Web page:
I admit that I've been a fan of Keith Olbermann from his SportsCenter days on ESPN. I found his unique brand of sardonic humor a nice change from the rah-rah breathless blah, blah inane chat that used to typify sports shows. He helped change the way that sports was delivered, and took that same enthusiasm and genius for the skew into broadcast journalism.
I don't know what caused the split, and I don't want to speculate, other than I believe that KEITH HAD NOTHING TO DO WITH IT. Oh sure, he tweaked his corporate bosses with the rhetoric he would unleash and his "worst person of the day" gag. When he was suspended following his -- minor -- campaign donations, he proudly associated himself with the campaigns to put him on the air, but you would think that a multi-zillion dollar media conglomerate would have more tolerance both for the violation and for his alignment with the viewer revolt. In fact, given the daily twisted-editorial-pretending-to-be-journalism that you see everyday on Fox News, you would think that MSNBC would realize that ratings, and thus advertising dollars, are driven by hosts like Olbermann. Sure, he may piss someone off, but can anyone argue with a straight face that he is worse on the left than either O'Reilly or Beck is on the right? Can anyone say that they didn't private or publicly enjoy the blood feud between Olbermann and O'Reilly? Was there anyone else on cable who would, on a daily basis, dare take on and take down the Limbaughs and other agitators on the right? Fair and balanced indeed, Keith provided that on a meta-level for the cable news networks. The fact is that Keith, for all his faults (and let's be honest, there were more than a few), was erudite, intellectual, and unafraid of being associated with liberal causes, and that courage made him the anti-O'Reilly and anti-Beck all in one, because God knows that cable needs one.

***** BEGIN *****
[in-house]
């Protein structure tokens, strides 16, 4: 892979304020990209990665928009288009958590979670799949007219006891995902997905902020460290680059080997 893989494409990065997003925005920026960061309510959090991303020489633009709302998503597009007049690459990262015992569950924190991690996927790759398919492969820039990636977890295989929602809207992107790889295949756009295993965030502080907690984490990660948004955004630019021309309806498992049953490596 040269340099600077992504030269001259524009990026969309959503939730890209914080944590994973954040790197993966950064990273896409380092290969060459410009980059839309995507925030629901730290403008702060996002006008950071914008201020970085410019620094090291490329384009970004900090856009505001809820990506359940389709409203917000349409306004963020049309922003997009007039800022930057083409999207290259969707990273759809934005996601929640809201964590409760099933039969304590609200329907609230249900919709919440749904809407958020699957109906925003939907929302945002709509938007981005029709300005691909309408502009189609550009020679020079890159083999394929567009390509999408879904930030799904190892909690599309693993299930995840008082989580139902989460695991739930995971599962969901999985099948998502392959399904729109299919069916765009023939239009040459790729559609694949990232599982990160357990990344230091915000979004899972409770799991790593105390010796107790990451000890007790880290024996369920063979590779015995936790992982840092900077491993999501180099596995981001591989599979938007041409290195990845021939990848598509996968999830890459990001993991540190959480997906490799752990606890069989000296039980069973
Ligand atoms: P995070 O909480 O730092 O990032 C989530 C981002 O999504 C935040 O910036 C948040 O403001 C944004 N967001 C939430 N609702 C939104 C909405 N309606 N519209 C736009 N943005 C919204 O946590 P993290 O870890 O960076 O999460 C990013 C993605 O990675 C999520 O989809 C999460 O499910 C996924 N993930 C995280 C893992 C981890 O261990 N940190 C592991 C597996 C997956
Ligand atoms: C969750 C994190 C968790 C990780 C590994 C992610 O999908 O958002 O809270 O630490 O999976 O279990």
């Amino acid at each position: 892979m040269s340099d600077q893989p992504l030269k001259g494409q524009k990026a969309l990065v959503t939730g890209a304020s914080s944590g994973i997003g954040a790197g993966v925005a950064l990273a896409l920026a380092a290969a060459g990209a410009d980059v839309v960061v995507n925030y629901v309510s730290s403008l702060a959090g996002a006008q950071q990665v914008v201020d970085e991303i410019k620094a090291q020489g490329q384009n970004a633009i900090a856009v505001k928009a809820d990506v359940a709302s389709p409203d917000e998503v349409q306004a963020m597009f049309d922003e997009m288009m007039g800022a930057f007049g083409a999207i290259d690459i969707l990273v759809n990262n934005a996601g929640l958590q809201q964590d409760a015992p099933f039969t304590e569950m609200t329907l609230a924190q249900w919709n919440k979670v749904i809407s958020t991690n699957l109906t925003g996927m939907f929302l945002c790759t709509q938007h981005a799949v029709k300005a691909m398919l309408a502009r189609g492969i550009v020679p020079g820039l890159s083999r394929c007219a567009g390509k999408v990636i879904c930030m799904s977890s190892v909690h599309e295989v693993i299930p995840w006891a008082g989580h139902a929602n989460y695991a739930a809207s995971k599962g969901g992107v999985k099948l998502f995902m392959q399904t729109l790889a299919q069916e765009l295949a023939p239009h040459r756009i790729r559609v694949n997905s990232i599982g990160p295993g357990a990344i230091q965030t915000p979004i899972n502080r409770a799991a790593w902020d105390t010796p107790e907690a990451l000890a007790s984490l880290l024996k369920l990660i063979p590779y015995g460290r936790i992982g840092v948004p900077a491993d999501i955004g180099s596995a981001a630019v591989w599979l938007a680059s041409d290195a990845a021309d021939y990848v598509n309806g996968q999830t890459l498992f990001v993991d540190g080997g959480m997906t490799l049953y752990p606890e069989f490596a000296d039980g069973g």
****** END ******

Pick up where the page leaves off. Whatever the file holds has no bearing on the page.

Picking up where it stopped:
I like baseball analogies, and the departure of Olbermann leaves the rotation of MSNBC without their number one starter who throws hard, nasty stuff, the stopper, the one who sets the tone. Maddow is great, the change-up artist, like Greg Maddux. Lawrence O'Donnell is the guy who gets you innings, steady, but not spectacular. Chris Matthews is the brilliant and unpredictable one -- he can throw a perfect game one day and get shelled in the first inning the next. But if you wanted someone on Opening Day, the guy who charges up the crowd against the hated division (network) rival, it was Olbermann, pure and simple. The liberals of America have lost a singular voice, and at at time when the right-wing press machine will be gearing up to cheer on the Republicans in Congress and begin the attacks on the Obama re-elect, a voice when we need it most.
I'm not sure what the future holds for Olbermann, but I, for one, am a convert and a follower. We will miss you, Keith, and I can't wait to see you back on the air -- somewhere. And soon.
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